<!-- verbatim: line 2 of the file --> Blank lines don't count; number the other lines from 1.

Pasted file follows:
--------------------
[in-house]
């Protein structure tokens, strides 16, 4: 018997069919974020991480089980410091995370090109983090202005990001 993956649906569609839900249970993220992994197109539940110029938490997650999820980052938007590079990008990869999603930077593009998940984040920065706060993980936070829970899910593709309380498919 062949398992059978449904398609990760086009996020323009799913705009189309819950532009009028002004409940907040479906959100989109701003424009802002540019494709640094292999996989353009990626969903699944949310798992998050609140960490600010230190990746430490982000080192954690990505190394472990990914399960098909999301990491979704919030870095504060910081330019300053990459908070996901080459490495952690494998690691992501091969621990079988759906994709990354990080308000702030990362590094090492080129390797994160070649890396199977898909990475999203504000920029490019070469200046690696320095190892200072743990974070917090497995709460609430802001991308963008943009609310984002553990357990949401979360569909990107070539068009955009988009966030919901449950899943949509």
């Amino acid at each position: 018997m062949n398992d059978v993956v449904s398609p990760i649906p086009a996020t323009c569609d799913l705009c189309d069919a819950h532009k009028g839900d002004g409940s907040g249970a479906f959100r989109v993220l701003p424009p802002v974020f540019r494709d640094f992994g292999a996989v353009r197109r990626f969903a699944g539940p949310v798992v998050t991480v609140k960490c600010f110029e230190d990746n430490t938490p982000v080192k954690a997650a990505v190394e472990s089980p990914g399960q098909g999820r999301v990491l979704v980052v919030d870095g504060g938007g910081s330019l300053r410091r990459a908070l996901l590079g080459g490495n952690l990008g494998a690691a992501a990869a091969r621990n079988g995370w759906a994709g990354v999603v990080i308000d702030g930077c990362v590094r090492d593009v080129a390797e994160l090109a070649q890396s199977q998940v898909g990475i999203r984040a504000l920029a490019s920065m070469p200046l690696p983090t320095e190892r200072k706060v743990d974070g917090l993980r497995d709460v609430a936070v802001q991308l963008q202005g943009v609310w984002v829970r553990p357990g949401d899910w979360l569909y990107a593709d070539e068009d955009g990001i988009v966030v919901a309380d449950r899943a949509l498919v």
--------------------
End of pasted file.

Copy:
């Protein structure tokens, strides 16, 4: 018997069919974020991480089980410091995370090109983090202005990001 993956649906569609839900249970993220992994197109539940110029938490997650999820980052938007590079990008990869999603930077593009998940984040920065706060993980936070829970899910593709309380498919 062949398992059978449904398609990760086009996020323009799913705009189309819950532009009028002004409940907040479906959100989109701003424009802002540019494709640094292999996989353009990626969903699944949310798992998050609140960490600010230190990746430490982000080192954690990505190394472990990914399960098909999301990491979704919030870095504060910081330019300053990459908070996901080459490495952690494998690691992501091969621990079988759906994709990354990080308000702030990362590094090492080129390797994160070649890396199977898909990475999203504000920029490019070469200046690696320095190892200072743990974070917090497995709460609430802001991308963008943009609310984002553990357990949401979360569909990107070539068009955009988009966030919901449950899943949509």